The New York Islanders visited Capital Centre last night for the first time since they broke the Washington Capitals' hearts in that four-overtime marathon in April. The Islanders won again, but this time the crowd got to leave early.

Many of the 16,523 were streaming out by the midpoint of the third period, after the Islanders scored three goals in a span of 3 minutes 18 seconds to assure a 6-4 victory.

Mikko Makela netted two of the three to complete his first NHL hat trick. But it was Patrick Flatley who broke a 3-3 tie not long after Dale Hunter had finally pulled Washington even.

Hunter's rebound after 56 seconds of the third period marked the seventh straight game in which the Capitals had recorded two power-play goals. It also appeared to give them momentum.

That quickly turned around, as the result of one of many strange bounces of the puck. Brent Sutter shot from a difficult angle at the right of Washington goalie Clint Malarchuk. The puck struck the near post and caromed into the slot, where Flatley whacked it home.

The Capitals had a chance to tie it again when Hunter and Mike Gartner mounted a two-on-one. But goaltender Bill Smith, a lifelong Washington nemesis, dove out to block Hunter's cross-crease pass and turn the play around.

Suddenly, it was two-on-one the other way, with Makela and Bryan Trottier against Scott Stevens. Makela took Trottier's pass and, with Malarchuk expecting a shot by Trottier, the Finn had plenty of room to score.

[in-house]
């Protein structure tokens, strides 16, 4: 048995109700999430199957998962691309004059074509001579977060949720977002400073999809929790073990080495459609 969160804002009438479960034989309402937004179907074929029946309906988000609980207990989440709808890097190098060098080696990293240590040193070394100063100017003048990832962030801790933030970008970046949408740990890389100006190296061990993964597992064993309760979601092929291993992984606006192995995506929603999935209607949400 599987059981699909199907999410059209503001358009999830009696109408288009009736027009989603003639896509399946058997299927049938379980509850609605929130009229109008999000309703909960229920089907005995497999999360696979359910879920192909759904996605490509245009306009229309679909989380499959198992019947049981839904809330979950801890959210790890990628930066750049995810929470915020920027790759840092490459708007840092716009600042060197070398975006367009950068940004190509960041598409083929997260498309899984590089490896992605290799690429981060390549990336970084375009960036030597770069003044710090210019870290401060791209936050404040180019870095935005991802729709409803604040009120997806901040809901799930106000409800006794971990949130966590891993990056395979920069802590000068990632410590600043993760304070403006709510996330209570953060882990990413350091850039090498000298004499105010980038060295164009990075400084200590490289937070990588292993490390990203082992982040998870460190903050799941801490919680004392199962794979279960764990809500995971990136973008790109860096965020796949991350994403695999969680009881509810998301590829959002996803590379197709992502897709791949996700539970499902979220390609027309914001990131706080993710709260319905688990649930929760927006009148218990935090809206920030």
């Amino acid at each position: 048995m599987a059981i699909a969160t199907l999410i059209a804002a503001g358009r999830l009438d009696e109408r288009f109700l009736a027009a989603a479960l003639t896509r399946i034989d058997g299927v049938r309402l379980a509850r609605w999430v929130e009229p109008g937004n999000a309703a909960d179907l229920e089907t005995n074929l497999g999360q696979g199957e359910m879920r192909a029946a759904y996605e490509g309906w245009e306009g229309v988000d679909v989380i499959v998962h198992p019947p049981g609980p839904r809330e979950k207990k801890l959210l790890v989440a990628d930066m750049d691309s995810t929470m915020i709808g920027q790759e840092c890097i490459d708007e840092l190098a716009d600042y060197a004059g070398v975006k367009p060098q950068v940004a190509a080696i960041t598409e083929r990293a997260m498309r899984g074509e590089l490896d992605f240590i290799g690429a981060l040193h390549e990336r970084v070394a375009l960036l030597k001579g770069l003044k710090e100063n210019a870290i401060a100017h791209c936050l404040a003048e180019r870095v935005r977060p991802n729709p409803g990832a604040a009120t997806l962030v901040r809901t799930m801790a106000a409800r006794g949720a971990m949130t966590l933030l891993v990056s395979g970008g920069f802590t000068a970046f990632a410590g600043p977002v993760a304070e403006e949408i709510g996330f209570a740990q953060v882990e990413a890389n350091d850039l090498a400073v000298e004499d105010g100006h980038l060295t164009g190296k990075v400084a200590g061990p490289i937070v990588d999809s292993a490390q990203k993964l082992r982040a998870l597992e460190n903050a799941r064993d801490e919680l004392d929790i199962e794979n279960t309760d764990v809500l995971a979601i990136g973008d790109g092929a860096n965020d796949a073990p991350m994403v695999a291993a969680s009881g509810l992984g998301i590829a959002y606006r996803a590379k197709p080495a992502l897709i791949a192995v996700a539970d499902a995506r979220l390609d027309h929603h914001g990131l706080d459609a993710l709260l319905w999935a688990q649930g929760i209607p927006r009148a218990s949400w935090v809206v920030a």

"The overall game was very loose," said Washington Coach Bryan Murray. "There's no way it should be a six-goal game against us in our building. We finally get even, then they get ahead and after we have a chance, they score on a two-on-one. Makela can shoot the puck and Trottier can pass the puck. They're a dangerous pair."

With Washington's Garry Galley in the penalty box, Makela converted an Alan Kerr pass for the Islanders' third extra-man score of the game. Greg Adams then concluded the scoring with 2:08 left, stuffing the puck past Smith from behind.

Makela's hat trick was the second yielded by the Capitals this season. The other was recorded by Pat LaFontaine when the Islanders won, 4-3, at Nassau Coliseum in the teams' only previous meeting.

"I have to play better defensively, improve my backchecking," Makela said. "I didn't play that well tonight; I just happened to get two or three goals. But I have confidence now and I have Trottier on my line. He can take three guys and make a pass and I'm all alone because everyone is after him."

Makela mentioned "two or three" goals because Trottier claimed to have tipped the puck on a first-period Makela shot before it crossed the goal line. After extensive viewing of the replays, however, official scorer Park Anderson awarded the goal to Makela.

This was an admirable effort by the Islanders, coming on the heels of a 7-1 triumph in Pittsburgh. It solidified their grip on first place in the Patrick Division and moved them 11 points ahead of third-place Washington. Still, Coach Terry Simpson was unexcited.

"We've been getting some breaks, scoring some goals and getting good goaltending," Simpson said. "But we have a lot of work to do with this team. Realistically, when you look at our division, there figures to be a dogfight to the end for the four playoff positions. It started that way and it will probably end that way. We're on top now, but things change quickly in hockey."